Virtanen accused Wallin of being “a pathological liar” and argued that the other women who accused him had exaggerated her attitudes, or had made up their own stories. Wallin, who claims that her career was damaged by the affair, instead began writing pieces on topics such as gender identity and “cancel culture” and also tried to organize solidarity groups between women; however, many of her accused her of wanting to attract her attention, something that is practically considered in Sweden an insult.
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As part of the #MeToo movement, tens of thousands of Swedish women signed appeals and petitions, and many participated in initiatives in support of those who had suffered sexual abuse. Few of those who had said they had suffered harassment and violence, however, decided to report, and above all most of them were reluctant to explicitly name the men they were accusing, simply saying that they were often famous and powerful people, including politicians , judges and professors.
As Nordberg explained, Swedish society attaches a lot of importance to the concept of collectivity and the idea that one should behave keeping in mind what is best for other people, and not just for oneself. Defamation cases are also discouraged by law precisely to protect citizens’ right to remain part of society and not make them feel excluded, Nordberg notes, and can be blocked by the courts for assessments that take into account the damage caused to the accused even before check if the allegations are actually true. That’s what it is happened in the case of Wallin: his accusations on Instagram were perceived by the Swedish media as “radical” and “extreme” actions and even the court of first instance ruled that despite his accusations were serious “it was not justifiable” to explicitly mention the alleged perpetrator.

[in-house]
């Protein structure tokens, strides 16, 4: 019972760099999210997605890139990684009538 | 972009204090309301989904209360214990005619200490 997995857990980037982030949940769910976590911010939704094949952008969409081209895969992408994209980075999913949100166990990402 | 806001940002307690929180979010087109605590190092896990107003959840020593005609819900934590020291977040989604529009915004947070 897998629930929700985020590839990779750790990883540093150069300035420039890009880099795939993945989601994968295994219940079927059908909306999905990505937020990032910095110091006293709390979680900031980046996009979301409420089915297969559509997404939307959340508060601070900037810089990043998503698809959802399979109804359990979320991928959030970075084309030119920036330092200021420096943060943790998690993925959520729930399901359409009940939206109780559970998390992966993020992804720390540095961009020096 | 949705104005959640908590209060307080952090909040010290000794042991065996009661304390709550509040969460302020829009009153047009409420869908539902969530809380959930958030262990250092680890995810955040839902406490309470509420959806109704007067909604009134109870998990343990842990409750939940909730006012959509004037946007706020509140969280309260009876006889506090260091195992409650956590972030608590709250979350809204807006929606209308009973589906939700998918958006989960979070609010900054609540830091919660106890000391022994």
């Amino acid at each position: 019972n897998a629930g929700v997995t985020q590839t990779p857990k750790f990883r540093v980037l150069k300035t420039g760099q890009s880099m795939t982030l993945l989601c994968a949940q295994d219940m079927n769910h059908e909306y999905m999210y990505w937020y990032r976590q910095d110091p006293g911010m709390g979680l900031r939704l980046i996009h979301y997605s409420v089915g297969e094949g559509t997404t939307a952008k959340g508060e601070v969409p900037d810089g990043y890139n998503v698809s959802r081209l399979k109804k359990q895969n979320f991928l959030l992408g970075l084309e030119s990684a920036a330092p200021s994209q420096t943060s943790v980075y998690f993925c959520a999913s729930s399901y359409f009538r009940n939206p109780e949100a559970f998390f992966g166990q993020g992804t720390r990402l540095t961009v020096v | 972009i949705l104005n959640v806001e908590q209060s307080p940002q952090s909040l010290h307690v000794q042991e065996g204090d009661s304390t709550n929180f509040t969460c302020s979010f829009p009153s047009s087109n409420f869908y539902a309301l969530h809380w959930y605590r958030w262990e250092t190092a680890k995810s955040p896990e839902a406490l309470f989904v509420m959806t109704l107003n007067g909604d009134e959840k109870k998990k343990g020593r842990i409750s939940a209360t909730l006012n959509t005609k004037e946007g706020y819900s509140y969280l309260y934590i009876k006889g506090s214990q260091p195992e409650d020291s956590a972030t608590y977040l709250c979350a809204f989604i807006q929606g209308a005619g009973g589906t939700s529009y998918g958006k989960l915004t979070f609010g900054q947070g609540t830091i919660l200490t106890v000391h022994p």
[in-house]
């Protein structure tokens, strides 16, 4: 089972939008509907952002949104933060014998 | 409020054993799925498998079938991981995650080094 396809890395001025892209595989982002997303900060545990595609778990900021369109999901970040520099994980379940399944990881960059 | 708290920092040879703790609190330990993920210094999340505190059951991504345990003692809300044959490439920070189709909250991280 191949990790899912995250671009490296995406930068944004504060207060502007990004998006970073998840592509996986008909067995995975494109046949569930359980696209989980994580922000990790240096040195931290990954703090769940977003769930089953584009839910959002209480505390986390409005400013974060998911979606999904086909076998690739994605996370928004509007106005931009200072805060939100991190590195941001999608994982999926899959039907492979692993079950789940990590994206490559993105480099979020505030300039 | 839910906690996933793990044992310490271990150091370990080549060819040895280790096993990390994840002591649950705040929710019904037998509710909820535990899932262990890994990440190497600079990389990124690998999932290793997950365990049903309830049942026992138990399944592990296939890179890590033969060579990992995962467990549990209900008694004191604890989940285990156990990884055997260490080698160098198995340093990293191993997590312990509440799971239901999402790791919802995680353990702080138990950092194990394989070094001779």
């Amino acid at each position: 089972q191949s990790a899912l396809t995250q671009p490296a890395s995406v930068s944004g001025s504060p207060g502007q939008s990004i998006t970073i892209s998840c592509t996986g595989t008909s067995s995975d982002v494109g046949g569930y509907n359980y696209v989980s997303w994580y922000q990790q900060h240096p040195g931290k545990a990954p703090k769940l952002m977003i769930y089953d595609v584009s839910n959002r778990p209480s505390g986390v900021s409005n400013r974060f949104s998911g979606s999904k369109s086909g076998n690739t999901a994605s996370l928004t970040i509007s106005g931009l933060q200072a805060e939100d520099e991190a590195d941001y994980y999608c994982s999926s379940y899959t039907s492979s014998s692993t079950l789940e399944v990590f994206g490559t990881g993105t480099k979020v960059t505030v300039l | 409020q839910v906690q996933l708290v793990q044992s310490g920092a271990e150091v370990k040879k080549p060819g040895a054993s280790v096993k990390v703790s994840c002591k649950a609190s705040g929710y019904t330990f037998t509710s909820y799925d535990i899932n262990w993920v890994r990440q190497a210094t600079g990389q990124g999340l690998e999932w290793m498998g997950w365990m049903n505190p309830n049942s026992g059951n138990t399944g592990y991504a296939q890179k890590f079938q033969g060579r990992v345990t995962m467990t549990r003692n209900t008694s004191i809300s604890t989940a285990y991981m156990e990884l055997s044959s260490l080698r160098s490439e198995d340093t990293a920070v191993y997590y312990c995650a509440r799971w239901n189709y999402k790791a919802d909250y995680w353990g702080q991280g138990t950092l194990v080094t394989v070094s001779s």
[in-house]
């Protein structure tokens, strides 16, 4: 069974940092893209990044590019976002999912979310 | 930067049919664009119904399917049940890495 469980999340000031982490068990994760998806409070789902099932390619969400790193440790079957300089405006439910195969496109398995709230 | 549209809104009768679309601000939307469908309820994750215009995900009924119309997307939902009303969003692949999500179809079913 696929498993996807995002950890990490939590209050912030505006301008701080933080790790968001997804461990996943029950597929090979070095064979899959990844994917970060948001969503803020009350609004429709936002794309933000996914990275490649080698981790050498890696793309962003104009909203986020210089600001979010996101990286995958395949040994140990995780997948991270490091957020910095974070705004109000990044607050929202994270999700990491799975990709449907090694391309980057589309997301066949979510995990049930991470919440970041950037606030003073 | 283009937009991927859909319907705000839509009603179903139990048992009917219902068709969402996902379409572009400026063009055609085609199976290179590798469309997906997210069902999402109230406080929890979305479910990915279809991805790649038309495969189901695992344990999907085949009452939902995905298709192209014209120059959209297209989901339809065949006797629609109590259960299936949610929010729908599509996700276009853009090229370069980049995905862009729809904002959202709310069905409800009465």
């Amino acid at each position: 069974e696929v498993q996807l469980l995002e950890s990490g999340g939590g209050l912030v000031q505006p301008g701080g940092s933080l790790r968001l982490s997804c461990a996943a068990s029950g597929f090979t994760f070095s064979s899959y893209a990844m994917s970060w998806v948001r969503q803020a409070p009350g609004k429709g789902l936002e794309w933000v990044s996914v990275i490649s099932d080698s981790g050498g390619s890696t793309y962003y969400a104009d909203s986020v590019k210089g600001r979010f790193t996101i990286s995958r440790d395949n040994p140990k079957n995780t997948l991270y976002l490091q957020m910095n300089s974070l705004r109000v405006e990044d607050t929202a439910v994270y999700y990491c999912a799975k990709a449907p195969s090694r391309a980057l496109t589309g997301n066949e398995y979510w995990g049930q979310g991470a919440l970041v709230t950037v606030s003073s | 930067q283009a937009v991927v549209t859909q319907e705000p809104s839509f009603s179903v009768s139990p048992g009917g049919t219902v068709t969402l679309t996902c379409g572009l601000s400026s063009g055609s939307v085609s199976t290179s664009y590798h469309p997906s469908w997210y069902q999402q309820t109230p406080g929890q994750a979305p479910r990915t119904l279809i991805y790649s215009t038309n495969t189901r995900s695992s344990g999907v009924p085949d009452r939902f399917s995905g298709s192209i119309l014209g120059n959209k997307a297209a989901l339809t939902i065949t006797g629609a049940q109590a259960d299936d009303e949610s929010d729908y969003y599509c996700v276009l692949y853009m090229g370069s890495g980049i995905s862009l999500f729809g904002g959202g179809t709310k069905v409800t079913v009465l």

The lawsuit did not serve to silence her, said one of Virtanen’s lawyers, who argued, however, that the woman should not have accused him and cited him explicitly in front of such a wide audience, that is, on the internet. Second Wallin, Sweden’s point of view “is that Virtanen is a victim and I the criminal (repeat offender)”.
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However, Wallin is not the only woman to have been sentenced in Sweden following allegations of abuse she said she suffered. In addition to her, at least 12 other women who had accused often famous or powerful people were convicted of defamation, explains Nordberg.
Julia Lindh, for example, was 18 when she began dating Swedish comedian Soran Ismail, ten years her senior. After some time, she Lindh told her on a Facebook group of the rape and sexual and psychological abuse she suffered in her relationship with Ismail, during which she said she too received death threats. She went to the police, who filed her complaint for lack of evidence, but Ismail used a screenshot of her post on the Facebook group to report her for defamation, claiming she wanted revenge. The court found her guilty and ordered her to pay compensation in the equivalent of approximately $ 4,500 to Ismail. Lindh also lost her appeal.
Some Swedish newspapers have compared the story of Wallin to the story of the Swedish teacher and writer Ing-Marie Eriksson, who she was convicted of libel for her novel of 1965 Märit. In her book Eriksson told her story set during the Second World War in Sikås, the small town in central Sweden where she grew up: certain descriptions sounded so familiar to some residents of the country that she was accused of libel and her book was confiscated for the crime of defamation in the press.